At times the Lord refrain from pouring out blessing because He knows that too much of a good thing can have a negative effect. Or He may be selective about what He bestows so we won’t be tempted to worship the gift instead of the Giver.

In fact, unless we’re wise stewards, the Lord may withdraw certain benefits. To be fully blessed, we must heed what the psalmists teach: God unleashes blessing on those who walk uprightly, take refuge in Him, and obey (Ps. 84:11; 34:8-9).

Every good thing comes from the Lord (James 1:17), and we must seek Him to better understand His plans. Our part is to walk according to His will and follow His ways.

Halloween

“Now the Spirit speaketh expressly, that in the latter times some shall depart from the faith, giving heed to seducing spirits, and doctrines of devils.” (1 Timothy 4:1)

Halloween was a corruption of “Hallowed E’en,” the evening before “All Saints Day” in which civil disobedience and sinful license were tolerated prior to the forgiveness and penance sought the next day.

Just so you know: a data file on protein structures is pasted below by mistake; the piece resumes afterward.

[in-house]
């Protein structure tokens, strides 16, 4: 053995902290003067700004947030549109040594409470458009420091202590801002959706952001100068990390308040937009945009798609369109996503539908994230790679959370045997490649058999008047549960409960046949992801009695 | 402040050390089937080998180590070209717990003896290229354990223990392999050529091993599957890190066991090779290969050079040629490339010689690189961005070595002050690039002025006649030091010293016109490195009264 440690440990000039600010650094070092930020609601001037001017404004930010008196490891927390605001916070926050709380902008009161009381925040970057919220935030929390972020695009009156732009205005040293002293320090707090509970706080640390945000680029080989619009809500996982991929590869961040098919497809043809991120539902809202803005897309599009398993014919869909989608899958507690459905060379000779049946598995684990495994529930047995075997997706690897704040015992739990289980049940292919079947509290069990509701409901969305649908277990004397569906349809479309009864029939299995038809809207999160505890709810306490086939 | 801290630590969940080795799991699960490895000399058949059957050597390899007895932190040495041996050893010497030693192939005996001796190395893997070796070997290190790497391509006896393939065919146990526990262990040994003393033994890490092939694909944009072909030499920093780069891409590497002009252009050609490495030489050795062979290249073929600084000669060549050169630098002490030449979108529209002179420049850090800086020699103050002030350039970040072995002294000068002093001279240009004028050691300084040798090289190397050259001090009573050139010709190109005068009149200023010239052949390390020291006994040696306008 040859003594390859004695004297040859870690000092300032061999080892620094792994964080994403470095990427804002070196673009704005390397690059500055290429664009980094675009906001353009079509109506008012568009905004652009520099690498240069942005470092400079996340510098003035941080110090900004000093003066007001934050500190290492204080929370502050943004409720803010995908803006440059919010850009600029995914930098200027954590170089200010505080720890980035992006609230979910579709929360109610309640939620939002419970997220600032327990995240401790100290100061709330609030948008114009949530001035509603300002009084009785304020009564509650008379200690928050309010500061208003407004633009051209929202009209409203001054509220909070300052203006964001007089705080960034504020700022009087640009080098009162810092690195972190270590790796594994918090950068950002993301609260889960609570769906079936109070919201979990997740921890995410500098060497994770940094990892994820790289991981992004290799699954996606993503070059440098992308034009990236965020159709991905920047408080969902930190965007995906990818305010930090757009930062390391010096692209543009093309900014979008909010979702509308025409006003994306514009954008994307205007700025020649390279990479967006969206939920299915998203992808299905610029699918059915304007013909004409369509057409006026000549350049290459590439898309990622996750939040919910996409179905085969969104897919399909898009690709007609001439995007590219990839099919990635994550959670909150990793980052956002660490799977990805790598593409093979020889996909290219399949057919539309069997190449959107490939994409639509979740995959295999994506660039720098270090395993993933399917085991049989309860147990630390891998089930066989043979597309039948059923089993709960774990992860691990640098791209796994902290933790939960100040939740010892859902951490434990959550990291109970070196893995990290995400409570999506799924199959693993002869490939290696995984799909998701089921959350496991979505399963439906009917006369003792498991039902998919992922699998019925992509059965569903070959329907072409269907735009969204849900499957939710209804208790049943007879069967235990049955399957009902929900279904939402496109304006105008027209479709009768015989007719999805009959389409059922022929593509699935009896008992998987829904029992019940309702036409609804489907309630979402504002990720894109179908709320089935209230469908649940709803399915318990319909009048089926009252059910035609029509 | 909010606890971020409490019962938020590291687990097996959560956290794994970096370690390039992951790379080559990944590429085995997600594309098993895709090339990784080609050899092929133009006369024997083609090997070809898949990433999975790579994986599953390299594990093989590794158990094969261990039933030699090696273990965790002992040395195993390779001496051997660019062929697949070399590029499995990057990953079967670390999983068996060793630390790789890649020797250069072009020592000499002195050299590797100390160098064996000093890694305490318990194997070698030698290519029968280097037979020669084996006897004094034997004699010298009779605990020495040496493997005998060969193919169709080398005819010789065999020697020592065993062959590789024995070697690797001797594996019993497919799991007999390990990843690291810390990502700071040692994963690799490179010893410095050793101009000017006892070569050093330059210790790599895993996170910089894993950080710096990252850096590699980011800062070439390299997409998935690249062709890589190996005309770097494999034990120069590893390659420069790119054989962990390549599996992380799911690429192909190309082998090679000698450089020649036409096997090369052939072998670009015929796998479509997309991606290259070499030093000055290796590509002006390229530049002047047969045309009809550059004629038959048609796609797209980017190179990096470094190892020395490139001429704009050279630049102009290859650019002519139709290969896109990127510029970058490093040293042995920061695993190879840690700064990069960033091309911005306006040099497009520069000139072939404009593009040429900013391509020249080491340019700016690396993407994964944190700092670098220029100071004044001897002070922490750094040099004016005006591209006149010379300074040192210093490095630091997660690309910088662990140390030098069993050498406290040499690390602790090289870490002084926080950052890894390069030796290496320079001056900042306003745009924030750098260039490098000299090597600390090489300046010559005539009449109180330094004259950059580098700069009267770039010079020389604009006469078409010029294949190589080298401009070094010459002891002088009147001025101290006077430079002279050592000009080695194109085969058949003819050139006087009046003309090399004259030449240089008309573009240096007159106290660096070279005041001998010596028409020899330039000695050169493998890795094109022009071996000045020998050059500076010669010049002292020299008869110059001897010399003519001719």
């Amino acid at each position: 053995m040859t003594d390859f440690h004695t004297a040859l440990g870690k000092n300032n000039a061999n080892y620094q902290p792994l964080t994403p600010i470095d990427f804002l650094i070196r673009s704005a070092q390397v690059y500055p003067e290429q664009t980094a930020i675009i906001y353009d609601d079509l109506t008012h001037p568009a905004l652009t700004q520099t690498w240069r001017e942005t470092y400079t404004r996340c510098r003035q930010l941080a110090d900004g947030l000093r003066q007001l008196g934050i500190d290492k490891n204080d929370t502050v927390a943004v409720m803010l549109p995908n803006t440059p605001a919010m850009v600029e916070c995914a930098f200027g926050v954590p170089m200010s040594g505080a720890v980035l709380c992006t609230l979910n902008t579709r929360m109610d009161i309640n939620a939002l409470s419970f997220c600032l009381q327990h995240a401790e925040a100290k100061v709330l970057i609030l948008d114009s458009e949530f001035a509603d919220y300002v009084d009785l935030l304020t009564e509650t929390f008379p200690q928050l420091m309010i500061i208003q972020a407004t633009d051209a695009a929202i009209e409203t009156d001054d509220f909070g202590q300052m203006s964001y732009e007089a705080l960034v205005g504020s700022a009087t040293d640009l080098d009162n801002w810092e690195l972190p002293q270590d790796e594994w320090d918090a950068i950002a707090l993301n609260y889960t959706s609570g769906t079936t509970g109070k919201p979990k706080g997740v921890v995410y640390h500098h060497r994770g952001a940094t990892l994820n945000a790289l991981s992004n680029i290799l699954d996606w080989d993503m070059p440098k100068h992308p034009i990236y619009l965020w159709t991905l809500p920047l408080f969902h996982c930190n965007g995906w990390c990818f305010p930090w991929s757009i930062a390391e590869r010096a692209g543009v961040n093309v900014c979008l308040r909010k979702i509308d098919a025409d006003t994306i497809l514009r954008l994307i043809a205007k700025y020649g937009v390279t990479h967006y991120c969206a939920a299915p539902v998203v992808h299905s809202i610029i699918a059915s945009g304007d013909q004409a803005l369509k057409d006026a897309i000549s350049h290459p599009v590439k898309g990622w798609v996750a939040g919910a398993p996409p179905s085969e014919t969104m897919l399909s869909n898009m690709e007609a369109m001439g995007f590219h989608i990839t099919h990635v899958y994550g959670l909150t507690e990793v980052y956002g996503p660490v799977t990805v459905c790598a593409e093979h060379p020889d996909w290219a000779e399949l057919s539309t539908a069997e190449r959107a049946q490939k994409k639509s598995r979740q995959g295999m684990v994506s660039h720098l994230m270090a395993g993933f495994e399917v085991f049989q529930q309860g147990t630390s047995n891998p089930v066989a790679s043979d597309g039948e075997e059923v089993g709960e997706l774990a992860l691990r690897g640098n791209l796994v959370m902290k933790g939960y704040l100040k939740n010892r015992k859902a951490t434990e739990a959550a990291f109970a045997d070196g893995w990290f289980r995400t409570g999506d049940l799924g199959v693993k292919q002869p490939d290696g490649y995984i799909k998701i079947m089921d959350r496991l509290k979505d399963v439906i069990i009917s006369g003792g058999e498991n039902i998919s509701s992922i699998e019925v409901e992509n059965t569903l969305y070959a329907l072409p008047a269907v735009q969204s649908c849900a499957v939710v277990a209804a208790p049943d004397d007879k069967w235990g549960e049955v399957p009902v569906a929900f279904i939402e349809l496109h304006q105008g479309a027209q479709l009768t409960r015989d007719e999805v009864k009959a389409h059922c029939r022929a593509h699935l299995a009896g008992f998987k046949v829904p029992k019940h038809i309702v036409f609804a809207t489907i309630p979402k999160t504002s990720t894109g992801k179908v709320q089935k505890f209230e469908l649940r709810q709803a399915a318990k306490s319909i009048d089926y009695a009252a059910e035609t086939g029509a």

Although the level of debauchery and wickedness has waxed and waned over the centuries, nothing “hallowed” has ever been associated with the practice—until more recent times among evangelical churches. Now we promote a “Harvest Festival” or a “Bible Character Dress-up Night”—much of which encourages the practice of costuming and treats as a harmless alternative.

The difficulty is not with the church activities but with the timing and the association with that which is evil. That obvious connection with a pagan holiday will undermine resolve to “come out from among them, and be ye separate” (2 Corinthians 6:17).

Yes, no doubt that passage warns against an “unequal yoke” in marriage—but its primary focus is on church and individual purity! “What fellowship hath righteousness with unrighteousness? and what communion hath light with darkness? And what concord hath Christ with Belial? or what part hath he that believeth with an infidel?” (2 Corinthians 6:14-15).

As a parent, I know the pain of restricting my children from participating in the “fun” of Halloween. And as a former pastor, I know the pressure to accommodate the majority of church members who see no “harm” in such things. However, our allegiance and our responsibility are to the Lord, not men (Colossians 3:23). HMM III

Thou shalt remember all the way which the Lord thy God led thee

Thou shalt remember all the way which the Lord thy God led thee.—Deuteronomy 8:2.

NOT mindless of the growing years
Of care and loss and pain,
My eyes are wet with thankful tears
For blessings that remain.
J. G. WHITTIER.